ORANGE COUNTY, Fla. – Last week, 53-year-old Kevin Rathel was on life support, fighting the coronavirus. Now he is in recovery and off the ventilator.
Kevin's wife, Stacie said he was the first COVID-19 patient to receive the potentially life-saving convalescent plasma treatment at Orlando Regional Medical Center in Orlando.
“The last time I saw him, he was sitting in a chair and trying to crack jokes with the staff,” Dr. Timothy Jones said.
Jones is the critical care medicine fellowship program director at Orlando Health.
"We've taken care of several critically ill patients with COVID-19 and unfortunately some have not made it, so it's always a blessing when our patients get better," Jones said.
Stacie said the nurses help the family communicate with Kevin by using video chat. She and their three kids spoke to him Thursday.
“I asked if he was in any pain and he said no. He’s still battling delirium and he’s just mentally and physically fatigued,” Stacie said.
Kevin has been in the hospital for nearly two weeks and when other forms of treatment weren't working, Stacie said she was persistent in getting doctors to try the convalescent plasma therapy.
"I was rabid about seeing this thing through," said Stacie.
She had to find a donor, someone with the same blood type who recovered from COVID-19. So she went to Facebook to find what she describes as, a needle in a haystack. That’s when she met James Crocker through a mutual friend. He met all the requirements but lived in South Florida.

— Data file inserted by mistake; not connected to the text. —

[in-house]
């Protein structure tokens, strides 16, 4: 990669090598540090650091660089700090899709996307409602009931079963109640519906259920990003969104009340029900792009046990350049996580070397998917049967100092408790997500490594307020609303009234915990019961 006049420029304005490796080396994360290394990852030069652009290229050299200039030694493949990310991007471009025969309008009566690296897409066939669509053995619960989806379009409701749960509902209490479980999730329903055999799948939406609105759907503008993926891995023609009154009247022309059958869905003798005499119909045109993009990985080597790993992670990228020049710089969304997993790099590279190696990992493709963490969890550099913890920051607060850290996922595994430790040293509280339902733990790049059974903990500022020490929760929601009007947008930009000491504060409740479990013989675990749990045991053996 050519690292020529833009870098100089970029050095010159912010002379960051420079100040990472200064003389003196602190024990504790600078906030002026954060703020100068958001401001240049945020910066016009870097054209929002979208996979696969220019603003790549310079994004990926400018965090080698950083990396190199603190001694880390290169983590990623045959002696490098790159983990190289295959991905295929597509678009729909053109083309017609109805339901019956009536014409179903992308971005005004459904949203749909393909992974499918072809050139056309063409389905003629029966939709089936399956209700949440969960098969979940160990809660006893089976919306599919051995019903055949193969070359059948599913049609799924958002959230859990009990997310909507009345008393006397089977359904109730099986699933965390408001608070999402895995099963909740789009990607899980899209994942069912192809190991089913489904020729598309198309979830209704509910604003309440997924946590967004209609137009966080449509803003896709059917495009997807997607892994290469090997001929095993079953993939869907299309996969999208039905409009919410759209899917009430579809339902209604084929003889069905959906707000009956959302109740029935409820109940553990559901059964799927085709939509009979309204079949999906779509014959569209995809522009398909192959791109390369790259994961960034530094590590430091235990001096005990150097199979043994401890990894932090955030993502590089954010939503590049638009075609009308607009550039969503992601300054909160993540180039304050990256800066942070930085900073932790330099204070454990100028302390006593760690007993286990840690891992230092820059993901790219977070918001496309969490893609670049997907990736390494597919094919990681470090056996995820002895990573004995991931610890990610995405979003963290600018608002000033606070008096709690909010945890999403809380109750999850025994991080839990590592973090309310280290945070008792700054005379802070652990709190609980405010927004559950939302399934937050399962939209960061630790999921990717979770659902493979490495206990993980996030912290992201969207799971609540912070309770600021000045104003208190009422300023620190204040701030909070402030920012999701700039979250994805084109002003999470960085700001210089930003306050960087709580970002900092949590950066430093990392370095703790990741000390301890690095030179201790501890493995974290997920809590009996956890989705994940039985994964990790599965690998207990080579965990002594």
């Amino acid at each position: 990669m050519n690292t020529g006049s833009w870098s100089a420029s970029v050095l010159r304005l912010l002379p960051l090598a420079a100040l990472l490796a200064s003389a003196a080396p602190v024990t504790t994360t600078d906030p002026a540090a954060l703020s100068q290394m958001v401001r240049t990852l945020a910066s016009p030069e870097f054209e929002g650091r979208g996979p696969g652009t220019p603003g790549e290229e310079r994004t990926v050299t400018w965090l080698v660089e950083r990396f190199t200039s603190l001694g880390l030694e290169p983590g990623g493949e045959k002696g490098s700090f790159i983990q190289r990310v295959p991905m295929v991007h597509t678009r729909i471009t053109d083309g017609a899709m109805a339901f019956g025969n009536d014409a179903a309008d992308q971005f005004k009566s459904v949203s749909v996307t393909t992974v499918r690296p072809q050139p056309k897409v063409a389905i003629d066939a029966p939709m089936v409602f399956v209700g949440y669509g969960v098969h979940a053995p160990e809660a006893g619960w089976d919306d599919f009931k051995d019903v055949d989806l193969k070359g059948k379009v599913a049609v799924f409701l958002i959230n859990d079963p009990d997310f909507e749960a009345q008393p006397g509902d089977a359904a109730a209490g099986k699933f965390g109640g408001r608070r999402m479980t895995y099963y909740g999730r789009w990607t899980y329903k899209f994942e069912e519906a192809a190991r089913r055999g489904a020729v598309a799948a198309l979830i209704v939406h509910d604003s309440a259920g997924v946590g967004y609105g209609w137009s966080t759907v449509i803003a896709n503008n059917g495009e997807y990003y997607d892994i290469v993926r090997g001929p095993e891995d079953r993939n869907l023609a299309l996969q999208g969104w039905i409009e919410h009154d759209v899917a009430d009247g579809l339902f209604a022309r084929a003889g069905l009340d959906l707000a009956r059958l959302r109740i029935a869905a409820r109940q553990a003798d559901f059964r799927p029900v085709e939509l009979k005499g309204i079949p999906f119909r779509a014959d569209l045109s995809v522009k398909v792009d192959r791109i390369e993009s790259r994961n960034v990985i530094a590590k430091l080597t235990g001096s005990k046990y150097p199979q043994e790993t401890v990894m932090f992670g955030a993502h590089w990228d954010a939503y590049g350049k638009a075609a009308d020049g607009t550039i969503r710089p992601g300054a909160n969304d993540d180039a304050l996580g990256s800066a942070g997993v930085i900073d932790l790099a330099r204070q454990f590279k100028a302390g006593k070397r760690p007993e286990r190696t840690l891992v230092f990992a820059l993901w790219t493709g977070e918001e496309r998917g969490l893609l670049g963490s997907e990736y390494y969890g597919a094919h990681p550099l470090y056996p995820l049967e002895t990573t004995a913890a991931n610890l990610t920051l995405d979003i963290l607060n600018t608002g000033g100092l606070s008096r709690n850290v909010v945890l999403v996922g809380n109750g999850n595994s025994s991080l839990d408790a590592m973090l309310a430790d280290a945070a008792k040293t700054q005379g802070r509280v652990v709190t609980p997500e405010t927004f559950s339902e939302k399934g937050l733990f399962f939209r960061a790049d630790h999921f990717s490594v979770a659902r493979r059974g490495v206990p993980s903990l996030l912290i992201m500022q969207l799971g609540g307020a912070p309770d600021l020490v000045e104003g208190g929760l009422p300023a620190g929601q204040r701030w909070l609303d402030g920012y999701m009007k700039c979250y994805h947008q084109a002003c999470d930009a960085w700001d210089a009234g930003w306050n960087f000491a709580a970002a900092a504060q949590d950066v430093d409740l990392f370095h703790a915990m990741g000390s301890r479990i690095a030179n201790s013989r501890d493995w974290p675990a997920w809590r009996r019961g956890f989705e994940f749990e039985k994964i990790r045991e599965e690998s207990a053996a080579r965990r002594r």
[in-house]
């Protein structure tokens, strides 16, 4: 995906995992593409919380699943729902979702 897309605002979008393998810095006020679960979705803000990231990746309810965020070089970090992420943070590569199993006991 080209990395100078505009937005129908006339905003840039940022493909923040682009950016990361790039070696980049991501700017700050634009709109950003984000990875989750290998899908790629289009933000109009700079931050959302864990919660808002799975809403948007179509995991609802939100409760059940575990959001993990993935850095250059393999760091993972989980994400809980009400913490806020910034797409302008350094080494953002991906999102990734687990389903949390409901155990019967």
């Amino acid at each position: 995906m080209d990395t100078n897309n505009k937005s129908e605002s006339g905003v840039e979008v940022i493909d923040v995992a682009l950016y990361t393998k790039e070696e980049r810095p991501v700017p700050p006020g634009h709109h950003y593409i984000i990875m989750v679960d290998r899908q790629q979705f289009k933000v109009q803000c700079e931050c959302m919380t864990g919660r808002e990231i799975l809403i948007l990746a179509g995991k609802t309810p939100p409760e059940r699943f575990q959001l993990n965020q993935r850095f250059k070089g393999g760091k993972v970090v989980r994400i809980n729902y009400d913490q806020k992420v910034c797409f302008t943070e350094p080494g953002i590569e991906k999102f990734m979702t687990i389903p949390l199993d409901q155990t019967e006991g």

"The moment it went from general to 'my friend's friend needs plasma and it's his only hope. That's the moment I had to drop anything and go and I'm so glad I did," said Crocker.
Without thinking twice he drove to Orlando to donate plasma.
“The sharing of this experience has been one of the most amazing experiences in my life. I’m looking forward to going fishing with Kevin and his family,” Crocker said.
He said the most difficult part of the process was finding a rapid response test so he can be cleared to donate plasma. He said he was able to get one from Orlando Health.
Stacie believes it was an act of God that connected them. She encourages other families who have loved ones battling COVID-19 to not give up.
"Don't take a passive role, keep fighting. But ultimately I feel it's in God's hands. Who can say why some people win the fight and some people don't. I don't have those answers, I just feel God is not finished with his story," said Stacie.
Crocker said he is working with community leaders to create a website to help connect potential plasma donors to the patients who really need them.
In order to donate convalescent plasma there are requirements:
• COVID-19 convalescent plasma must only be collected from recovered individuals if they are eligible to donate blood.
• Required testing must be performed and the donation must be found suitable.
• Prior diagnosis of COVID-19 documented by a laboratory test.
• Complete resolution of symptoms at least 14 days prior to donation.
• Have a negative result for COVID-19.
• Meet all standard FDA blood donation requirements.
Visit oneblood.org to learn more about donating plasma.
Potential donors can fill out a pre-donation form online to ensure they qualify.